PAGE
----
These days, there's a keyboard for everything. You can swap out your iPhone or Android keyboards with more colorful options, with Gif keyboards, with keyboards that let you swipe instead of type or with keyboards that offer expanded lists of emoji. But just how safe are these pieces of software?
On the iPhone, for example, installing one of these alternative or third-party keyboards requires that users "allow full access." Giving a keyboard app full access to your device, lets those developers "transmit anything you type" using their software back to their servers. That's a tall task, and there are real privacy concerns that come with it.
"Everything you type is being processed by code that's not written by Apple. It's written by someone else," said Greg Brail, a data security expert with Apigee, an API management company. "Who is that 'someone else,' and what else could they do?"
What keyboard apps do with the data you type all depends on the developer, and you have to dive deep into these companies' privacy policies to figure out what they plan to do with your keystrokes. Some keyboard apps, such as the Bitmoji Keyboard, don't do much with your data beyond anonymizing it and using it to improve the product. This means that the experts at Bitmoji analyze the data of their users in bulk and then use that information to create new features or fix any issues that users may be encountering. But not all keyboard developers stop there.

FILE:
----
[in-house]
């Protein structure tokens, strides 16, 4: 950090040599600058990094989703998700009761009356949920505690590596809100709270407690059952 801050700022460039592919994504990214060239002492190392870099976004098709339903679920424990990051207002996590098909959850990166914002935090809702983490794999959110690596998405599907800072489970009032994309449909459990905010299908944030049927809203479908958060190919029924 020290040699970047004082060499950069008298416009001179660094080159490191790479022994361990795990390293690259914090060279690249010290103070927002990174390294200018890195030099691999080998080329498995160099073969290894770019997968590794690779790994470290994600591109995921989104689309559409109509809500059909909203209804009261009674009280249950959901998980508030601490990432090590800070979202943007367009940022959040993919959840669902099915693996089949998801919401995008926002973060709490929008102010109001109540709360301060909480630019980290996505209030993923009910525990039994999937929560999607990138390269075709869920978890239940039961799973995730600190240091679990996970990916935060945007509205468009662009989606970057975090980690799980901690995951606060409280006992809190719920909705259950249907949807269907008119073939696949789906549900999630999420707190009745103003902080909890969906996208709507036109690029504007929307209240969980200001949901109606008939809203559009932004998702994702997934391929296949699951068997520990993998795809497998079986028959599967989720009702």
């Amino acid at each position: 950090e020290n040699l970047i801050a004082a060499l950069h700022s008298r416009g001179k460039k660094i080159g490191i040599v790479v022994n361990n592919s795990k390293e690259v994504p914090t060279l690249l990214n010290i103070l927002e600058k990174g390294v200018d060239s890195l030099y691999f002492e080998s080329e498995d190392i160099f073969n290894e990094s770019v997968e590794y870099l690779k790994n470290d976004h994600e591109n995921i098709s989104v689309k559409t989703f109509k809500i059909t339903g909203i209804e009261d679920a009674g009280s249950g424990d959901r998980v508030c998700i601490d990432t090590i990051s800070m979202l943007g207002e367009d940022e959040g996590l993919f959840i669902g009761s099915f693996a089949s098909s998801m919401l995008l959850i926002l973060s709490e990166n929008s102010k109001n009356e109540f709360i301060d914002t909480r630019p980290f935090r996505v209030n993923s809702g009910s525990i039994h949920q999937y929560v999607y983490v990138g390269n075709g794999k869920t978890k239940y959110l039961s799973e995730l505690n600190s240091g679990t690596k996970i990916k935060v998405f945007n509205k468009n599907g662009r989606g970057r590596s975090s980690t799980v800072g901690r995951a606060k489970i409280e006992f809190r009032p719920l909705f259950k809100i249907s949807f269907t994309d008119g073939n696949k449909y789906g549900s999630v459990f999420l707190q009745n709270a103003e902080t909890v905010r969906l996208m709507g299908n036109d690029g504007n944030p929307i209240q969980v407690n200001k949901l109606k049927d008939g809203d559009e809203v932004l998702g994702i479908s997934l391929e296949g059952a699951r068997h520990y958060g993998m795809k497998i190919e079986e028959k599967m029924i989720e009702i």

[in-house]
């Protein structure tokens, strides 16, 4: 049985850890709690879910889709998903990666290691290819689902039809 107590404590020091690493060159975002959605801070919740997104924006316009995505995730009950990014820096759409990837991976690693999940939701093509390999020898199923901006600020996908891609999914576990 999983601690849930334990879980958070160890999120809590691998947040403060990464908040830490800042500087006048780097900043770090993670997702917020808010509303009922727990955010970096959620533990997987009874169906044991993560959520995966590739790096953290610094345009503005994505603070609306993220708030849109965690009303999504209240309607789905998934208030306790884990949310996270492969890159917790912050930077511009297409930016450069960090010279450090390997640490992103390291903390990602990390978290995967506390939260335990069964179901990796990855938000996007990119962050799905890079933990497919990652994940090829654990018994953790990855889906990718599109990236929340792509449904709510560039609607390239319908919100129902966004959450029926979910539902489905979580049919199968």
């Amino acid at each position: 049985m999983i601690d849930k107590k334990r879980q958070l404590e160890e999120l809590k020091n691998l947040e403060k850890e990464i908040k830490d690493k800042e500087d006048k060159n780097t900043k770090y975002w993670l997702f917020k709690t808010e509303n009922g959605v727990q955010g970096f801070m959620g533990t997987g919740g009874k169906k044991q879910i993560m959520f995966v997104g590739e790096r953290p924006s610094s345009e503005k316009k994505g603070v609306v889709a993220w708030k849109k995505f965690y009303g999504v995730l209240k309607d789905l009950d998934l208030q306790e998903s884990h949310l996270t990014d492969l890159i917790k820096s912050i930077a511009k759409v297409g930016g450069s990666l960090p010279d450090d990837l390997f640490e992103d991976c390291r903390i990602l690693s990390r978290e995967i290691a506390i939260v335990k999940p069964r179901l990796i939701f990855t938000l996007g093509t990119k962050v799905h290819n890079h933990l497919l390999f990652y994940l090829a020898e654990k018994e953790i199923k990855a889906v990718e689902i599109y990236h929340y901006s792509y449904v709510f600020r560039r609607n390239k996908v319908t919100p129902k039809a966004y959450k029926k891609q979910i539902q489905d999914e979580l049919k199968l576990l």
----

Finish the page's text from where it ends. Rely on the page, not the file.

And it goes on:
"If all they're doing is transmitting data back to themselves so they can improve their product … maybe that's fine," said Tony Anscombe Sr., security evangelist with AVG Technologies, a security company. "But if they're sharing data with third parties or they're aggregating data for other purposes, maybe there are concerns that people should have."
"There certainly is a lot of aggregated data they could be gathering, at the very least, about what people search for and in what parts of the world they search for certain things," Brail said. "And I imagine this is how a lot of these companies expect to make their money."
And even among companies with no plans to share user data or use its data to target ads, there are concerns regarding just how much information they are collecting. "If somebody takes a look at what kind of keystrokes you were making, they can find out that you typed in a URL … and then they figure out the username that you typed in and the password," said Gerald Friedland, who works on technical privacy research at the International Computer Science Institute at Berkeley.
This is why Word Flow, a keyboard released by Microsoft earlier this year, makes it a point to state in its support page that the app is built to avoid logging sensitive information, including email addresses, phone numbers and credit card numbers (additionally, Word Flow lets users instantly shut off keystroke logging with the tap of a single button).
Another concern is how this data is kept secure. If a keyboard app is transferring data or keeping it in its servers unencrypted, hackers could easily break in and steal user information. Experts recommend that you read privacy policies and figure out how data is kept before installing a keyboard.
In general, figuring out how a company plans to make money with a keyboard app is a good way to figuring out whether you can trust that app. "If you can't work out how they're monetizing, maybe you're the way they're monetizing," Anscombe said.
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